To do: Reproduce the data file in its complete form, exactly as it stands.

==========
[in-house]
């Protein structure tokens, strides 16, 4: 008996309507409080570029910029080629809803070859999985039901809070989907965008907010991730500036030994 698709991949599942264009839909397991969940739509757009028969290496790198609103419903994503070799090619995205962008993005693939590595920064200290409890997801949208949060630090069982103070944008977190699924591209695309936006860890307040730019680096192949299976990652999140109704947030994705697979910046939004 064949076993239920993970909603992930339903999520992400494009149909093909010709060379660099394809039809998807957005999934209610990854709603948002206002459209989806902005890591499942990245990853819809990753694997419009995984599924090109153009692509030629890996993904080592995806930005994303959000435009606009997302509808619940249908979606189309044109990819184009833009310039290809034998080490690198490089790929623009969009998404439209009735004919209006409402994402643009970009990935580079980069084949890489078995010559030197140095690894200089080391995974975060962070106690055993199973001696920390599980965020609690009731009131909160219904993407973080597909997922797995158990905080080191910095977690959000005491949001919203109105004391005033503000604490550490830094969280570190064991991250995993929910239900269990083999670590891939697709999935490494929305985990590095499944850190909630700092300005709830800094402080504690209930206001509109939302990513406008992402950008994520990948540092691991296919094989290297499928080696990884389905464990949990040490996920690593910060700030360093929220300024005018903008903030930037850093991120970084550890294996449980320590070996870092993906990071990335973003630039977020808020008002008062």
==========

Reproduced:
[in-house]
């Protein structure tokens, strides 16, 4: 008996309507409080570029910029080629809803070859999985039901809070989907965008907010991730500036030994 698709991949599942264009839909397991969940739509757009028969290496790198609103419903994503070799090619995205962008993005693939590595920064200290409890997801949208949060630090069982103070944008977190699924591209695309936006860890307040730019680096192949299976990652999140109704947030994705697979910046939004 064949076993239920993970909603992930339903999520992400494009149909093909010709060379660099394809039809998807957005999934209610990854709603948002206002459209989806902005890591499942990245990853819809990753694997419009995984599924090109153009692509030629890996993904080592995806930005994303959000435009606009997302509808619940249908979606189309044109990819184009833009310039290809034998080490690198490089790929623009969009998404439209009735004919209006409402994402643009970009990935580079980069084949890489078995010559030197140095690894200089080391995974975060962070106690055993199973001696920390599980965020609690009731009131909160219904993407973080597909997922797995158990905080080191910095977690959000005491949001919203109105004391005033503000604490550490830094969280570190064991991250995993929910239900269990083999670590891939697709999935490494929305985990590095499944850190909630700092300005709830800094402080504690209930206001509109939302990513406008992402950008994520990948540092691991296919094989290297499928080696990884389905464990949990040490996920690593910060700030360093929220300024005018903008903030930037850093991120970084550890294996449980320590070996870092993906990071990335973003630039977020808020008002008062």